In practice, however, the resolution of the McMath FTS is ultimately limited in the visible and near infrared by the number of data points which can be stored by the magnetic disk associated with the on-line computer. The current,approximately, 2 million point disk capacity in fact sets the resolving power limit at 1,048,000 for all symmetric unaliased interferograms shortward of 10000 cm-1 (1 micron).

For the UV, visible, and near IR up to 4 microns, a useful approach when more resolution is needed involves taking data in second or third order alias. If the passband of interest is sufficiently narrow, it is possible to undersample the interferogram, taking only every other or every third point, and still recover the spectrum completely. This technique can be used whenever

    Delta(o)/Sigma(max) is equal to or less than 1/2

Where Delta(o) is the total width of the passband and Sigma(max) is the largest wavenumber (shortest wavelength) detected. In this, way resolving powers up to 3.0x106 can be obtained in the "disk limited" regime while maintaining symmetry in the interferogram.

The catseye mirrors which make up the moving arms of the FTS are generally configured such that the zero path difference point occurs in the center of their travel. Hence, in this mode it is only possible to obtain path differences up to 0.5 meters since the total effective travel is only 1 meter. This makes little difference in the disk-limited resolution regime, but at longer wavelengths (above 5 microns) the FTS is often configured in the "offset catseye" mode to allow the full 1-meter pathlength to be used. This, of course, precludes the acquisition of symmetric interferograms, but is the normal mode of operation beyond 2000 cm-1 (5 microns).

Figure 2.2 (below) summarizes the resolving power limitations of the instrument. The sloping lines represent the pathlength limit for symmetric and offset catseyes, while the horizontal lines are the limits imposed by the data storage capacity.


The FTS is currently capable of obtaining spectra from approximately 550 to 40,000 cm-1 (18 microns to 2500 A). Several different optical and detector configurations are necessary to accomplish this, however. Although detector changes can be accomplished in minutes, changes made to the instrument's optics are complex and time-consuming and are thus scheduled in blocks of several weeks. Internal optical changes are not made during the course of an individual's run.

Figure 2.3 (below) summarizes the coverage provided by the various beam splitters and detectors available. The wavenumber ranges indicated represent typical operating regions.

2.3.1. Beam Splitters

    The available beam splitters are as follows:

  1. UV - Ultrasil fused silica with Aluminum coating (6500 - 40,000 cm-1)
  2. Visible - Dynasil fused silica with Silver coating (5,000 - 27,000 cm -1)
  3. CaF2 - Calcium flouride with GaP coating (1300 - 10,000 cm-1)
  4. KCl - Potassium chloride with GaP coating (500 - 4,000 cm-1)

2.3.2 Detectors

  1. Large Diodes - Diodes from United Detector Technology, used with manufacturer's windows removed. (2500 A to 1.1 microns).
  2. Midrange Diodes - Diodes from United Detector Technology. Their smaller active area makes them more effective at lower light levels (2500 A to 1.1 microns).
  3. Indium Antimonide (InSb) - Photodiodes from Cincinnati Semiconductor , used at liquid nitrogen temperatures (~7000 A to 5.5 microns).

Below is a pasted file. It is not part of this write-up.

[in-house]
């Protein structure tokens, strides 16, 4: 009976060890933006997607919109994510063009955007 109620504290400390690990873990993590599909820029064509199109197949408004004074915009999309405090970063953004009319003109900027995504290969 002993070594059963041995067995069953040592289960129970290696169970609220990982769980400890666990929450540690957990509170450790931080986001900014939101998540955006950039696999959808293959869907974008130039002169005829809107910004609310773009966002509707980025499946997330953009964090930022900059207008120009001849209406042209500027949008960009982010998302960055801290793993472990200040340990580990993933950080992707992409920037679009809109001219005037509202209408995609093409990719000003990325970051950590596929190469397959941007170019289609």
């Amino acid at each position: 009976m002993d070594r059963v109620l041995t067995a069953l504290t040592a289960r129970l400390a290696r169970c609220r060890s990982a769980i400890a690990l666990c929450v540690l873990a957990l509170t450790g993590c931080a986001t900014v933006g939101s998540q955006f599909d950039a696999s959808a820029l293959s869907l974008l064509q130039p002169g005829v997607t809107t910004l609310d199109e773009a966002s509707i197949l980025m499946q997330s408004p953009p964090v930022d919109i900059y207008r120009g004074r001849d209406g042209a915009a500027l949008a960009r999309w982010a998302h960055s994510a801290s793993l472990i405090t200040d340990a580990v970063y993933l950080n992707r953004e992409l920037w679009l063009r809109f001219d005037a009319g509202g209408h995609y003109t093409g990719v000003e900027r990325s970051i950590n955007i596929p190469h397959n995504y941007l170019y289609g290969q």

4. Arsenic doped Silicon - Photoconductor used at liquid Helium temperatures (to 20 microns).

Other detectors are currently being evaluated for possible use below 3000 A.


The current data reduction computer used in the FTS lab is a UNIX based SUN SPARCstation IPX. It is of sufficiant capability to make full band-width, full resolution transforms of the FTS's interferograms practical.

The data reduction computer, Corona, has 4 Gbytes of disk storage and has an EtherNet conection to the InterNet (IP#

It takes Corona about 1 1/2 minutes to perform a transform on a 2 million point interfrogram.


Although interferometers have the advantage of being able to measure data over a large optical bandwidth in a single observation, it must be remembered that the shot noise from all photons incident on the detector contributes to each data point in the recovered spectrum. It is therefore advantageous to optically isolate the regions of the spectrum containing the information desired. A sufficiently narrow bandwidth has the additional advantage of permitting data to be aliased (see Section 2.2).


Filters are placed either in the input beam or just in front of the detectors to limit the optical passband of the system. The input filter holder accepts 2 x 2 inch filters up to about 8-mm thick and can tip the filters between 00 and 450.

Visitors are encouraged to bring their own filters to supplement the sets available. Whenever possible, these filters should be wedged to prevent channel spectra or "fringing." A 5-milliradian wedge is generally sufficient. Tipping can shift the passband blueward so it is recommended that interference filters be selected which pass the desired wavelengths when tipped 150 or so (higher angles are needed for high index materials).


A double-pass zero-dispersion monochromator is available as an alternative to filters. An intermediate slit of variable width selects a bandpass down to a few percent of the central wavenumber. Four prisms must be used to achieve coverage from UV to about 13 microns. The prefilter does not work well around 1 mm and does not work at all above 13 microns.

The prefilter, when used, has about 16 meters of internal path. Although the volume can be purged (see section 4.9), these additional 16 meters of path will likely impact the overall purge quality. Prism changes will interrupt purging in a profound way, and it takes roughly two hours to recover to previous purge effectiveness.



A six-meter multipass White-type absorption cell is available for use by visitors.

The cell has a volume of roughly 600 liters and in its current configuration can work at pressures from zero to nearly 2000 Torr absolute. Cell pressure can be monitored by a 0-88 inch (Hg) Bourdon type Heise gauge, Baratron capacitance manometers or a 0-1000 milliTorr thermocouple gauge (see Section 4.7).